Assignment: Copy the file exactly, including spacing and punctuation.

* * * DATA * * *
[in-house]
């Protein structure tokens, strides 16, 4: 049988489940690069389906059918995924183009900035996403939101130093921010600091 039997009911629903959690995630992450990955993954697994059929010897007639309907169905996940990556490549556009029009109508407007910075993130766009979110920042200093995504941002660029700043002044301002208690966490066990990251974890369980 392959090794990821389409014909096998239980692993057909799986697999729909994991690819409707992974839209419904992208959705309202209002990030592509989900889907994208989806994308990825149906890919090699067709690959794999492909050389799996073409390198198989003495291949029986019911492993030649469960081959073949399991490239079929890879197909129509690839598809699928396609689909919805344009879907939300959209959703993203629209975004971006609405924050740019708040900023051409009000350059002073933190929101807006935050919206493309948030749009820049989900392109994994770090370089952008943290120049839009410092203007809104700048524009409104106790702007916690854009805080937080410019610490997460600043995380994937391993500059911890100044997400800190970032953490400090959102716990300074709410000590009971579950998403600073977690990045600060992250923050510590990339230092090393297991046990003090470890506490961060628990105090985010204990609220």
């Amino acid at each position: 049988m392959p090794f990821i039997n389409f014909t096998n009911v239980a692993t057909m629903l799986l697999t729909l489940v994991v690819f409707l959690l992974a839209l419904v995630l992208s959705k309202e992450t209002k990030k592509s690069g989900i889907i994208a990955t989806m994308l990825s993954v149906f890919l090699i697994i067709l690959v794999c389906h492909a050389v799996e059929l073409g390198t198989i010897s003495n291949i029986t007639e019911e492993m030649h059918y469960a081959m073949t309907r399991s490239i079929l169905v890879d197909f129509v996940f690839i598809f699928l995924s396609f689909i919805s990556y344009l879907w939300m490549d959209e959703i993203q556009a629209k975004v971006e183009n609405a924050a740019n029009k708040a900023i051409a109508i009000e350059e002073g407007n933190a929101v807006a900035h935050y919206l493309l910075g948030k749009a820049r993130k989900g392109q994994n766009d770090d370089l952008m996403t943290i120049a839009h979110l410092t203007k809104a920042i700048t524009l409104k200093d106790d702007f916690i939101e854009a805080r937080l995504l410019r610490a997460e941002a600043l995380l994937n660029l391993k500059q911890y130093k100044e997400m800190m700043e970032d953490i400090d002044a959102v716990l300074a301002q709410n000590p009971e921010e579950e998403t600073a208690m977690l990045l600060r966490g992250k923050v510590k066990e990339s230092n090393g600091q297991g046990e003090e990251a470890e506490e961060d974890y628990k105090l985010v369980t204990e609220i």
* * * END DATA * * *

[in-house]
């Protein structure tokens, strides 16, 4: 049988489940690069389906059918995924183009900035996403939101130093921010600091 039997009911629903959690995630992450990955993954697994059929010897007639309907169905996940990556490549556009029009109508407007910075993130766009979110920042200093995504941002660029700043002044301002208690966490066990990251974890369980 392959090794990821389409014909096998239980692993057909799986697999729909994991690819409707992974839209419904992208959705309202209002990030592509989900889907994208989806994308990825149906890919090699067709690959794999492909050389799996073409390198198989003495291949029986019911492993030649469960081959073949399991490239079929890879197909129509690839598809699928396609689909919805344009879907939300959209959703993203629209975004971006609405924050740019708040900023051409009000350059002073933190929101807006935050919206493309948030749009820049989900392109994994770090370089952008943290120049839009410092203007809104700048524009409104106790702007916690854009805080937080410019610490997460600043995380994937391993500059911890100044997400800190970032953490400090959102716990300074709410000590009971579950998403600073977690990045600060992250923050510590990339230092090393297991046990003090470890506490961060628990105090985010204990609220």
């Amino acid at each position: 049988m392959p090794f990821i039997n389409f014909t096998n009911v239980a692993t057909m629903l799986l697999t729909l489940v994991v690819f409707l959690l992974a839209l419904v995630l992208s959705k309202e992450t209002k990030k592509s690069g989900i889907i994208a990955t989806m994308l990825s993954v149906f890919l090699i697994i067709l690959v794999c389906h492909a050389v799996e059929l073409g390198t198989i010897s003495n291949i029986t007639e019911e492993m030649h059918y469960a081959m073949t309907r399991s490239i079929l169905v890879d197909f129509v996940f690839i598809f699928l995924s396609f689909i919805s990556y344009l879907w939300m490549d959209e959703i993203q556009a629209k975004v971006e183009n609405a924050a740019n029009k708040a900023i051409a109508i009000e350059e002073g407007n933190a929101v807006a900035h935050y919206l493309l910075g948030k749009a820049r993130k989900g392109q994994n766009d770090d370089l952008m996403t943290i120049a839009h979110l410092t203007k809104a920042i700048t524009l409104k200093d106790d702007f916690i939101e854009a805080r937080l995504l410019r610490a997460e941002a600043l995380l994937n660029l391993k500059q911890y130093k100044e997400m800190m700043e970032d953490i400090d002044a959102v716990l300074a301002q709410n000590p009971e921010e579950e998403t600073a208690m977690l990045l600060r966490g992250k923050v510590k066990e990339s230092n090393g600091q297991g046990e003090e990251a470890e506490e961060d974890y628990k105090l985010v369980t204990e609220i």